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Azerbaijan Table of Contents


Transportation and Telecommunications


Figure 10. Transportation System of Azerbaijan, 1994

Azerbaijan's transportation system is extensive for a country of its size and level of economic development. Analysts attribute this advantage to the fact that when Azerbaijan was part of the Soviet Union, its economy was heavily geared to export of petroleum and to transshipment of goods across the Caucasus. The system is burdened by an extensive bureaucracy, however, that makes prompt equipment repair difficult, and the country's economic problems have delayed replacement of aging equipment and facilities.

In 1990 Azerbaijan had 36,700 kilometers of roads, 31,800 kilometers of which were paved. One of the country's two main routes parallels the Caspian Sea coast from Russia to Iran, passing through Baku (see fig. 10). The other, Route M27, leads west out of the capital to the Georgian border. A major branch from this route heads south through Stepanakert, capital of Nagorno-Karabakh. All major towns have a paved road connection with one of the principal routes. An extensive intercity bus service is the primary mode of intercity travel. Maintenance of the system has deteriorated since independence in 1991, however, and one study estimated that 60 percent of the main highways were in bad condition, resulting in excessive wear on vehicles and tires and in poor fuel consumption.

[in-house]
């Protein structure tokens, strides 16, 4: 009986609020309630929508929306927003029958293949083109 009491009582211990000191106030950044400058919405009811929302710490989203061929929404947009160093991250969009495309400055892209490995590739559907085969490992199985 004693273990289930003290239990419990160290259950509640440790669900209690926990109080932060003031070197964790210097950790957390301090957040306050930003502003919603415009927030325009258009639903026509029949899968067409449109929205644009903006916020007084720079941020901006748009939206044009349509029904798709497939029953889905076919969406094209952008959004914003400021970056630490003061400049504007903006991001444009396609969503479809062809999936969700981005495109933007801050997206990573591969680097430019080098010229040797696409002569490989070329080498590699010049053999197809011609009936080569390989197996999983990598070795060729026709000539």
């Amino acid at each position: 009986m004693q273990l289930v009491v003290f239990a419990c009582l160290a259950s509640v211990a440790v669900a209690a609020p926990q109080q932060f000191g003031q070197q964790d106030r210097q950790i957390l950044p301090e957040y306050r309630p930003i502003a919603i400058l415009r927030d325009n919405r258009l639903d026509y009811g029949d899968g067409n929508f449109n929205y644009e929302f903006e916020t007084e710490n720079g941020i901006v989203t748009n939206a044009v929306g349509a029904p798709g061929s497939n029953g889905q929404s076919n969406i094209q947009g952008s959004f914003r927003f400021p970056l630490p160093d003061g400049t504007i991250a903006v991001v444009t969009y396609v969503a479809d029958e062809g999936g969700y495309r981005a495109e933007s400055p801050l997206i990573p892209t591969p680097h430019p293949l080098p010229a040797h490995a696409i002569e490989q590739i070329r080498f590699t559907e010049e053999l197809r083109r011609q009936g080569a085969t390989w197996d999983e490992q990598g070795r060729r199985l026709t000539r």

Azerbaijan had 2,090 kilometers of rail lines in 1990, excluding several small industrial lines. Most lines are 1.520- meter broad gauge, and the principal routes are electrified. In the 1990s, the rail system carried the vast majority of the country's freight. As with the highway system, one of the two main lines parallels the Caspian Sea coast from Russia to Iran before heading west to Turkey, and the other closely parallels Route M27 from Baku to the Georgian border. A major spur also parallels the highway to Stepanakert. Another smaller rail line begins just west of Baku and hugs the Iranian border to provide the only rail link to Azerbaijan's Nakhichevan Autonomous Republic, isolated southwest of Armenia. Passenger service from Baku to Erevan has been suspended, and service from Baku to Tbilisi has sometimes been disrupted because of the NagornoKarabakh conflict. In 1994 passenger service from Baku to Iran also was halted. Trains making the forty-three-hour trip to Moscow, however, still operate three times daily. The government estimates that 700 kilometers, or about one-third, of the rail system are in such poor condition that reconstruction is necessary. Much of the system has speed restrictions because of the poor conditions of the rails.

Baku has a modest subway system with twenty-nine kilometers of heavy-rail lines. The system has eighteen stations and is arranged in two lines that cross in the center of the city. Another seventeen kilometers, under construction in 1994, would add twelve more stations to the system.